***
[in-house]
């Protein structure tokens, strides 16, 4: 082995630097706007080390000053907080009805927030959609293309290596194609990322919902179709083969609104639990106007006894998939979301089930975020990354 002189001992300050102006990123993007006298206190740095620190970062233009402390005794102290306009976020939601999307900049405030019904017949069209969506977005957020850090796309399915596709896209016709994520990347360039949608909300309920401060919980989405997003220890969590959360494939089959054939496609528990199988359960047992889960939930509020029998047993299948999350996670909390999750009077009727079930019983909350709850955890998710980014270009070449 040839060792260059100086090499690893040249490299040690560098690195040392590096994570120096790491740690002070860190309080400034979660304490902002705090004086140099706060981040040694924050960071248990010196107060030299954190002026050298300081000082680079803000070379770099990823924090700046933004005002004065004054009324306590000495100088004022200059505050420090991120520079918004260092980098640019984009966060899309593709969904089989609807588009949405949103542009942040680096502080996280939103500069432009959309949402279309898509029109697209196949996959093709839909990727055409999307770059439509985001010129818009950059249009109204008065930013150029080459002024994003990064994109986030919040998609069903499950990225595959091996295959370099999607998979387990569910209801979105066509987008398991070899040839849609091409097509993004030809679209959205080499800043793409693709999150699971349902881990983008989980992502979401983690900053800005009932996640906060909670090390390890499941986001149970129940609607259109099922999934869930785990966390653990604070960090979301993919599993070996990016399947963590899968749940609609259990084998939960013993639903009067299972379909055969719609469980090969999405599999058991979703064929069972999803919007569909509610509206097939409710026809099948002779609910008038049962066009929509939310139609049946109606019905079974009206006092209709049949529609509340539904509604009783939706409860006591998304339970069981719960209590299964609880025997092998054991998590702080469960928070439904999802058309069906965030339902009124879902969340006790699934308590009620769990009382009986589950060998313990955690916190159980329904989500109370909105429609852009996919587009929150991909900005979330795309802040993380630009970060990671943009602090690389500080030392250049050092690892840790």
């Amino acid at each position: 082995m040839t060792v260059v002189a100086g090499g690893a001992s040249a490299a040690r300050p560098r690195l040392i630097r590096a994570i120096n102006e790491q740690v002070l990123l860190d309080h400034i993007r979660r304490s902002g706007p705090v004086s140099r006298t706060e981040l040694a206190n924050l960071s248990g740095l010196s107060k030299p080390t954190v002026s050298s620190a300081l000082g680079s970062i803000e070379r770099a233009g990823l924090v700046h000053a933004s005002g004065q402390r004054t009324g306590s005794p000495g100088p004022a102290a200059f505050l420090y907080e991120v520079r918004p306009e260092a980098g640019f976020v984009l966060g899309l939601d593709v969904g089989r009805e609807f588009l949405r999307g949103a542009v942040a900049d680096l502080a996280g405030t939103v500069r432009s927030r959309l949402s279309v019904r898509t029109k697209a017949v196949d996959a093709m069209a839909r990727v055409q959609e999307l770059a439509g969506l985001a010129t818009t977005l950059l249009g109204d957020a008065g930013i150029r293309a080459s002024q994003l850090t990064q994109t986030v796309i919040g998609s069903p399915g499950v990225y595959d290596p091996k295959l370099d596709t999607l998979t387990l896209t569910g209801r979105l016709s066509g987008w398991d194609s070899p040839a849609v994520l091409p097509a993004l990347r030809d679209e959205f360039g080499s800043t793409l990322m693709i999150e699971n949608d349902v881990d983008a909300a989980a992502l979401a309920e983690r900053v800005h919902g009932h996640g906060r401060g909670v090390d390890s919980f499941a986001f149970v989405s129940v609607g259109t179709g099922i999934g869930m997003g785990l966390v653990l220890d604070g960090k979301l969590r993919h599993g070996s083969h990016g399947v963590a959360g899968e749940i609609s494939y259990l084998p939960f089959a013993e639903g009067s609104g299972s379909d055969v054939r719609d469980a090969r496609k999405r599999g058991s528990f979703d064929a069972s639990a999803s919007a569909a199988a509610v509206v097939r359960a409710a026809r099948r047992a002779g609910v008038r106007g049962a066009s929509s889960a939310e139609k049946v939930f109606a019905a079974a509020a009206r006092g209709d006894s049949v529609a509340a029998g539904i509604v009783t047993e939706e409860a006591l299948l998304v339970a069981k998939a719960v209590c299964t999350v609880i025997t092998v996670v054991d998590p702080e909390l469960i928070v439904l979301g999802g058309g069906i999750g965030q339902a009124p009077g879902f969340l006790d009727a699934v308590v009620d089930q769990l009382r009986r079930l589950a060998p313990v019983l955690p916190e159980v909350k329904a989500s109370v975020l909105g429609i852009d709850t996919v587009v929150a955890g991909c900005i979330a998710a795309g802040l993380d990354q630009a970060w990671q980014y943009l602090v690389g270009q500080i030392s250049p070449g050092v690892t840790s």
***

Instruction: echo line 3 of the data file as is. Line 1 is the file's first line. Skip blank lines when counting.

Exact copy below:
């Amino acid at each position: 082995m040839t060792v260059v002189a100086g090499g690893a001992s040249a490299a040690r300050p560098r690195l040392i630097r590096a994570i120096n102006e790491q740690v002070l990123l860190d309080h400034i993007r979660r304490s902002g706007p705090v004086s140099r006298t706060e981040l040694a206190n924050l960071s248990g740095l010196s107060k030299p080390t954190v002026s050298s620190a300081l000082g680079s970062i803000e070379r770099a233009g990823l924090v700046h000053a933004s005002g004065q402390r004054t009324g306590s005794p000495g100088p004022a102290a200059f505050l420090y907080e991120v520079r918004p306009e260092a980098g640019f976020v984009l966060g899309l939601d593709v969904g089989r009805e609807f588009l949405r999307g949103a542009v942040a900049d680096l502080a996280g405030t939103v500069r432009s927030r959309l949402s279309v019904r898509t029109k697209a017949v196949d996959a093709m069209a839909r990727v055409q959609e999307l770059a439509g969506l985001a010129t818009t977005l950059l249009g109204d957020a008065g930013i150029r293309a080459s002024q994003l850090t990064q994109t986030v796309i919040g998609s069903p399915g499950v990225y595959d290596p091996k295959l370099d596709t999607l998979t387990l896209t569910g209801r979105l016709s066509g987008w398991d194609s070899p040839a849609v994520l091409p097509a993004l990347r030809d679209e959205f360039g080499s800043t793409l990322m693709i999150e699971n949608d349902v881990d983008a909300a989980a992502l979401a309920e983690r900053v800005h919902g009932h996640g906060r401060g909670v090390d390890s919980f499941a986001f149970v989405s129940v609607g259109t179709g099922i999934g869930m997003g785990l966390v653990l220890d604070g960090k979301l969590r993919h599993g070996s083969h990016g399947v963590a959360g899968e749940i609609s494939y259990l084998p939960f089959a013993e639903g009067s609104g299972s379909d055969v054939r719609d469980a090969r496609k999405r599999g058991s528990f979703d064929a069972s639990a999803s919007a569909a199988a509610v509206v097939r359960a409710a026809r099948r047992a002779g609910v008038r106007g049962a066009s929509s889960a939310e139609k049946v939930f109606a019905a079974a509020a009206r006092g209709d006894s049949v529609a509340a029998g539904i509604v009783t047993e939706e409860a006591l299948l998304v339970a069981k998939a719960v209590c299964t999350v609880i025997t092998v996670v054991d998590p702080e909390l469960i928070v439904l979301g999802g058309g069906i999750g965030q339902a009124p009077g879902f969340l006790d009727a699934v308590v009620d089930q769990l009382r009986r079930l589950a060998p313990v019983l955690p916190e159980v909350k329904a989500s109370v975020l909105g429609i852009d709850t996919v587009v929150a955890g991909c900005i979330a998710a795309g802040l993380d990354q630009a970060w990671q980014y943009l602090v690389g270009q500080i030392s250049p070449g050092v690892t840790s």